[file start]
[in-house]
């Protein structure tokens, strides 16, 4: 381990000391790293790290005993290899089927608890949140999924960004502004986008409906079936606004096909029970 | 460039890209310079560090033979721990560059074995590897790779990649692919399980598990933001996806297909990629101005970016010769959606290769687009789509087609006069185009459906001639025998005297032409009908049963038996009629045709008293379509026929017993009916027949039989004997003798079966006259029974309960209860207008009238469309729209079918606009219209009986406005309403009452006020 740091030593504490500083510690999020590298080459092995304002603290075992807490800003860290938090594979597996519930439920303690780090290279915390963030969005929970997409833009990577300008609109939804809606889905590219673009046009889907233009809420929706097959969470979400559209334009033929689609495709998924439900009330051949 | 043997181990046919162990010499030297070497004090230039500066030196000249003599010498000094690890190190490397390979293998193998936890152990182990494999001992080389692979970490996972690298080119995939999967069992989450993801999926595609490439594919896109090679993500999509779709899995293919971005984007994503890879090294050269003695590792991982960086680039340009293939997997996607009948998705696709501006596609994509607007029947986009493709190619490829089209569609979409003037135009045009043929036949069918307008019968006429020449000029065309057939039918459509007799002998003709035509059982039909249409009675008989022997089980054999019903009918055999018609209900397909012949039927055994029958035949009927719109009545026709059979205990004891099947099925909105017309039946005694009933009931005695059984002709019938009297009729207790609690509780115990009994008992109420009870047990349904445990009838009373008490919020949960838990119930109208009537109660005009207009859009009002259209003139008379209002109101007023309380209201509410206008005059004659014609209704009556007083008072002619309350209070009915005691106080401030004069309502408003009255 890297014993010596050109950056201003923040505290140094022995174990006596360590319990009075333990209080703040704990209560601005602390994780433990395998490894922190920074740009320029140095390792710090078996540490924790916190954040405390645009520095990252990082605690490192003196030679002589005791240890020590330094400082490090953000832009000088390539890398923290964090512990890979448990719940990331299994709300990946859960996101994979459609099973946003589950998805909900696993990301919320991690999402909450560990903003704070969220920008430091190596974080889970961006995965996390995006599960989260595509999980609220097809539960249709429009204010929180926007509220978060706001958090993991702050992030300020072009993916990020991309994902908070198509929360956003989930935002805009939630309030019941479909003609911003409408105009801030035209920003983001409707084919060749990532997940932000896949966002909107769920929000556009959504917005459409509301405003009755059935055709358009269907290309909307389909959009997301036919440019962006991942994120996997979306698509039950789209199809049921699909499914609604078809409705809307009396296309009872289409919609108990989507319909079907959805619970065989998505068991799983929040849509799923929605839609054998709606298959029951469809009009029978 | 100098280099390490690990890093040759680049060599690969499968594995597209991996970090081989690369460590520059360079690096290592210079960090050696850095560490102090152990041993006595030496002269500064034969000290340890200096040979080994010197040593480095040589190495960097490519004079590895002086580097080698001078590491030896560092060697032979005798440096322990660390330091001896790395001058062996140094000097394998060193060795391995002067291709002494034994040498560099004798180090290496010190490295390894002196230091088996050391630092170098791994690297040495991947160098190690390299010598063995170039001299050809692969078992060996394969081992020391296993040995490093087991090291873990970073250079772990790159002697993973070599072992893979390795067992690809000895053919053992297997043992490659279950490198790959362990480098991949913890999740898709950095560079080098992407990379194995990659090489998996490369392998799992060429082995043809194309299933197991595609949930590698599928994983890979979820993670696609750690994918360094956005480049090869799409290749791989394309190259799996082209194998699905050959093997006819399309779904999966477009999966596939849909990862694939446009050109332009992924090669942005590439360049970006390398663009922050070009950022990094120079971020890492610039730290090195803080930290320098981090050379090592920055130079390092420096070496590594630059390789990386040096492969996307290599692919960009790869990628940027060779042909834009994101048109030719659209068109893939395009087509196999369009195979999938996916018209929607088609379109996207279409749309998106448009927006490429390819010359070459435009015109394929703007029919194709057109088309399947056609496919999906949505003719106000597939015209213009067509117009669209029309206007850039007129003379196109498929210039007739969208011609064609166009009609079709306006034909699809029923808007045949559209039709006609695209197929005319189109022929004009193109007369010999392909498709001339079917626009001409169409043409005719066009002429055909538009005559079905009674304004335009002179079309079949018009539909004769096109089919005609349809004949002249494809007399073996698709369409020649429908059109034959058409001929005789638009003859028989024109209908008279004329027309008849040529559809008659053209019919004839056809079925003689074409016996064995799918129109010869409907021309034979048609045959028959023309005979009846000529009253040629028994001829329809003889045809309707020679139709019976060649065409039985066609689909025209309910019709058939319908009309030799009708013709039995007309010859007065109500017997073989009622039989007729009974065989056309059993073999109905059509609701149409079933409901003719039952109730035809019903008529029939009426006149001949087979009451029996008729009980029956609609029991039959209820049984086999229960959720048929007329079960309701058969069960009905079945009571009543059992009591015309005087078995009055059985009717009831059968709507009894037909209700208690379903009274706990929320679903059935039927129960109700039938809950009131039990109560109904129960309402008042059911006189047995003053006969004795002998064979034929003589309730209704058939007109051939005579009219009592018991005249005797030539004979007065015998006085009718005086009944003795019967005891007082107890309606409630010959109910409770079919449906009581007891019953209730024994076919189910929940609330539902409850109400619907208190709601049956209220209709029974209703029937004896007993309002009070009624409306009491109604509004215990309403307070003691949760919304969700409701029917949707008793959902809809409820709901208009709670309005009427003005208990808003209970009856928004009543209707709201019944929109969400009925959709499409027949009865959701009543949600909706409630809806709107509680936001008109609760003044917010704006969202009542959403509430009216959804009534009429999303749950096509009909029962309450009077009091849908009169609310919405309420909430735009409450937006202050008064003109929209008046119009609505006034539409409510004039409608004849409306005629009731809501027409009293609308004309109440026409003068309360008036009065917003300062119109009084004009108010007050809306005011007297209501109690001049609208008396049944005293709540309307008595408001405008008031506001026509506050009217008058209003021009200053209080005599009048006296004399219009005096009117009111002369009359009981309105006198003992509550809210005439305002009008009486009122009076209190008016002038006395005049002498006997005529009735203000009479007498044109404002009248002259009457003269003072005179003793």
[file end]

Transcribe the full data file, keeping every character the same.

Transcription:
[in-house]
């Protein structure tokens, strides 16, 4: 381990000391790293790290005993290899089927608890949140999924960004502004986008409906079936606004096909029970 | 460039890209310079560090033979721990560059074995590897790779990649692919399980598990933001996806297909990629101005970016010769959606290769687009789509087609006069185009459906001639025998005297032409009908049963038996009629045709008293379509026929017993009916027949039989004997003798079966006259029974309960209860207008009238469309729209079918606009219209009986406005309403009452006020 740091030593504490500083510690999020590298080459092995304002603290075992807490800003860290938090594979597996519930439920303690780090290279915390963030969005929970997409833009990577300008609109939804809606889905590219673009046009889907233009809420929706097959969470979400559209334009033929689609495709998924439900009330051949 | 043997181990046919162990010499030297070497004090230039500066030196000249003599010498000094690890190190490397390979293998193998936890152990182990494999001992080389692979970490996972690298080119995939999967069992989450993801999926595609490439594919896109090679993500999509779709899995293919971005984007994503890879090294050269003695590792991982960086680039340009293939997997996607009948998705696709501006596609994509607007029947986009493709190619490829089209569609979409003037135009045009043929036949069918307008019968006429020449000029065309057939039918459509007799002998003709035509059982039909249409009675008989022997089980054999019903009918055999018609209900397909012949039927055994029958035949009927719109009545026709059979205990004891099947099925909105017309039946005694009933009931005695059984002709019938009297009729207790609690509780115990009994008992109420009870047990349904445990009838009373008490919020949960838990119930109208009537109660005009207009859009009002259209003139008379209002109101007023309380209201509410206008005059004659014609209704009556007083008072002619309350209070009915005691106080401030004069309502408003009255 890297014993010596050109950056201003923040505290140094022995174990006596360590319990009075333990209080703040704990209560601005602390994780433990395998490894922190920074740009320029140095390792710090078996540490924790916190954040405390645009520095990252990082605690490192003196030679002589005791240890020590330094400082490090953000832009000088390539890398923290964090512990890979448990719940990331299994709300990946859960996101994979459609099973946003589950998805909900696993990301919320991690999402909450560990903003704070969220920008430091190596974080889970961006995965996390995006599960989260595509999980609220097809539960249709429009204010929180926007509220978060706001958090993991702050992030300020072009993916990020991309994902908070198509929360956003989930935002805009939630309030019941479909003609911003409408105009801030035209920003983001409707084919060749990532997940932000896949966002909107769920929000556009959504917005459409509301405003009755059935055709358009269907290309909307389909959009997301036919440019962006991942994120996997979306698509039950789209199809049921699909499914609604078809409705809307009396296309009872289409919609108990989507319909079907959805619970065989998505068991799983929040849509799923929605839609054998709606298959029951469809009009029978 | 100098280099390490690990890093040759680049060599690969499968594995597209991996970090081989690369460590520059360079690096290592210079960090050696850095560490102090152990041993006595030496002269500064034969000290340890200096040979080994010197040593480095040589190495960097490519004079590895002086580097080698001078590491030896560092060697032979005798440096322990660390330091001896790395001058062996140094000097394998060193060795391995002067291709002494034994040498560099004798180090290496010190490295390894002196230091088996050391630092170098791994690297040495991947160098190690390299010598063995170039001299050809692969078992060996394969081992020391296993040995490093087991090291873990970073250079772990790159002697993973070599072992893979390795067992690809000895053919053992297997043992490659279950490198790959362990480098991949913890999740898709950095560079080098992407990379194995990659090489998996490369392998799992060429082995043809194309299933197991595609949930590698599928994983890979979820993670696609750690994918360094956005480049090869799409290749791989394309190259799996082209194998699905050959093997006819399309779904999966477009999966596939849909990862694939446009050109332009992924090669942005590439360049970006390398663009922050070009950022990094120079971020890492610039730290090195803080930290320098981090050379090592920055130079390092420096070496590594630059390789990386040096492969996307290599692919960009790869990628940027060779042909834009994101048109030719659209068109893939395009087509196999369009195979999938996916018209929607088609379109996207279409749309998106448009927006490429390819010359070459435009015109394929703007029919194709057109088309399947056609496919999906949505003719106000597939015209213009067509117009669209029309206007850039007129003379196109498929210039007739969208011609064609166009009609079709306006034909699809029923808007045949559209039709006609695209197929005319189109022929004009193109007369010999392909498709001339079917626009001409169409043409005719066009002429055909538009005559079905009674304004335009002179079309079949018009539909004769096109089919005609349809004949002249494809007399073996698709369409020649429908059109034959058409001929005789638009003859028989024109209908008279004329027309008849040529559809008659053209019919004839056809079925003689074409016996064995799918129109010869409907021309034979048609045959028959023309005979009846000529009253040629028994001829329809003889045809309707020679139709019976060649065409039985066609689909025209309910019709058939319908009309030799009708013709039995007309010859007065109500017997073989009622039989007729009974065989056309059993073999109905059509609701149409079933409901003719039952109730035809019903008529029939009426006149001949087979009451029996008729009980029956609609029991039959209820049984086999229960959720048929007329079960309701058969069960009905079945009571009543059992009591015309005087078995009055059985009717009831059968709507009894037909209700208690379903009274706990929320679903059935039927129960109700039938809950009131039990109560109904129960309402008042059911006189047995003053006969004795002998064979034929003589309730209704058939007109051939005579009219009592018991005249005797030539004979007065015998006085009718005086009944003795019967005891007082107890309606409630010959109910409770079919449906009581007891019953209730024994076919189910929940609330539902409850109400619907208190709601049956209220209709029974209703029937004896007993309002009070009624409306009491109604509004215990309403307070003691949760919304969700409701029917949707008793959902809809409820709901208009709670309005009427003005208990808003209970009856928004009543209707709201019944929109969400009925959709499409027949009865959701009543949600909706409630809806709107509680936001008109609760003044917010704006969202009542959403509430009216959804009534009429999303749950096509009909029962309450009077009091849908009169609310919405309420909430735009409450937006202050008064003109929209008046119009609505006034539409409510004039409608004849409306005629009731809501027409009293609308004309109440026409003068309360008036009065917003300062119109009084004009108010007050809306005011007297209501109690001049609208008396049944005293709540309307008595408001405008008031506001026509506050009217008058209003021009200053209080005599009048006296004399219009005096009117009111002369009359009981309105006198003992509550809210005439305002009008009486009122009076209190008016002038006395005049002498006997005529009735203000009479007498044109404002009248002259009457003269003072005179003793």